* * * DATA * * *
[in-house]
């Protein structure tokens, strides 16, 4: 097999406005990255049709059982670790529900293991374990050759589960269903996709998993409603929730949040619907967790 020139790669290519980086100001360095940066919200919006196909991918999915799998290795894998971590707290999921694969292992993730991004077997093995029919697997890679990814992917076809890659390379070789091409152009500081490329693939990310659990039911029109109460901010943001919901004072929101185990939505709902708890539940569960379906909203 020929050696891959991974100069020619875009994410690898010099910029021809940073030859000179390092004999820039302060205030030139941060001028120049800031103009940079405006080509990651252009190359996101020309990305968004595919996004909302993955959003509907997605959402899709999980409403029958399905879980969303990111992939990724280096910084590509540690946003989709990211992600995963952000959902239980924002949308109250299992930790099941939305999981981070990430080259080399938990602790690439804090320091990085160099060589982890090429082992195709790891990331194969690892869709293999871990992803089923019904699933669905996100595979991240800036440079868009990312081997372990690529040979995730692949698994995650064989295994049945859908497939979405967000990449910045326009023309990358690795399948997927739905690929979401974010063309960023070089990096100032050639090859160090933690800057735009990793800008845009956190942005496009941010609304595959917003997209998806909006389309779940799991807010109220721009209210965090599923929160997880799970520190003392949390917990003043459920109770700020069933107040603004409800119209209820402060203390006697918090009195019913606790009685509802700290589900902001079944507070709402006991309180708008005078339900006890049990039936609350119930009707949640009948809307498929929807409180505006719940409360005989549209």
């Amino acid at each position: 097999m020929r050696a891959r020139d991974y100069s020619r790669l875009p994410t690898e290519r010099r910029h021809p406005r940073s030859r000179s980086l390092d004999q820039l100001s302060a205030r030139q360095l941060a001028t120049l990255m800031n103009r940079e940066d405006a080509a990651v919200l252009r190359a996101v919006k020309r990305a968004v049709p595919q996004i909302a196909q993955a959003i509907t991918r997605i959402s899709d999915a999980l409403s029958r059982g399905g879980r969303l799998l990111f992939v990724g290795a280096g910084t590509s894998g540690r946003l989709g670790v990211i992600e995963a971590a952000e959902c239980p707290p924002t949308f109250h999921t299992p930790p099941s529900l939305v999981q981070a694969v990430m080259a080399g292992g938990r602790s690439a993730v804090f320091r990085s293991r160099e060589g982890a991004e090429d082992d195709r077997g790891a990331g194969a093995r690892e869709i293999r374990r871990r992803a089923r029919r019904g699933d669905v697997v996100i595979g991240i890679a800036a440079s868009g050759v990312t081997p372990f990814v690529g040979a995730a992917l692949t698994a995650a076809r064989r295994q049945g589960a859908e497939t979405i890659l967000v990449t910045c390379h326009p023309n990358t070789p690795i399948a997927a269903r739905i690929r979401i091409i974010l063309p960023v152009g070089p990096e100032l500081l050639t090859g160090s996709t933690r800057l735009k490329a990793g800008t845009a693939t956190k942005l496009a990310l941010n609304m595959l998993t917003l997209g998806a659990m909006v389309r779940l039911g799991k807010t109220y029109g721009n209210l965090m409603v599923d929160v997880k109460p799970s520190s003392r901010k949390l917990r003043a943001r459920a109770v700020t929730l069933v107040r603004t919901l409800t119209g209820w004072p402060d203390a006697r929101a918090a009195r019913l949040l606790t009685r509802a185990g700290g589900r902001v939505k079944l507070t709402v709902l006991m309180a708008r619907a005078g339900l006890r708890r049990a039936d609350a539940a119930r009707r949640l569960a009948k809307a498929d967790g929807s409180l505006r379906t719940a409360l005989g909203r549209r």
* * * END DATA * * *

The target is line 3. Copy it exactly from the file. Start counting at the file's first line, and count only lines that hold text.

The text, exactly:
């Amino acid at each position: 097999m020929r050696a891959r020139d991974y100069s020619r790669l875009p994410t690898e290519r010099r910029h021809p406005r940073s030859r000179s980086l390092d004999q820039l100001s302060a205030r030139q360095l941060a001028t120049l990255m800031n103009r940079e940066d405006a080509a990651v919200l252009r190359a996101v919006k020309r990305a968004v049709p595919q996004i909302a196909q993955a959003i509907t991918r997605i959402s899709d999915a999980l409403s029958r059982g399905g879980r969303l799998l990111f992939v990724g290795a280096g910084t590509s894998g540690r946003l989709g670790v990211i992600e995963a971590a952000e959902c239980p707290p924002t949308f109250h999921t299992p930790p099941s529900l939305v999981q981070a694969v990430m080259a080399g292992g938990r602790s690439a993730v804090f320091r990085s293991r160099e060589g982890a991004e090429d082992d195709r077997g790891a990331g194969a093995r690892e869709i293999r374990r871990r992803a089923r029919r019904g699933d669905v697997v996100i595979g991240i890679a800036a440079s868009g050759v990312t081997p372990f990814v690529g040979a995730a992917l692949t698994a995650a076809r064989r295994q049945g589960a859908e497939t979405i890659l967000v990449t910045c390379h326009p023309n990358t070789p690795i399948a997927a269903r739905i690929r979401i091409i974010l063309p960023v152009g070089p990096e100032l500081l050639t090859g160090s996709t933690r800057l735009k490329a990793g800008t845009a693939t956190k942005l496009a990310l941010n609304m595959l998993t917003l997209g998806a659990m909006v389309r779940l039911g799991k807010t109220y029109g721009n209210l965090m409603v599923d929160v997880k109460p799970s520190s003392r901010k949390l917990r003043a943001r459920a109770v700020t929730l069933v107040r603004t919901l409800t119209g209820w004072p402060d203390a006697r929101a918090a009195r019913l949040l606790t009685r509802a185990g700290g589900r902001v939505k079944l507070t709402v709902l006991m309180a708008r619907a005078g339900l006890r708890r049990a039936d609350a539940a119930r009707r949640l569960a009948k809307a498929d967790g929807s409180l505006r379906t719940a409360l005989g909203r549209r």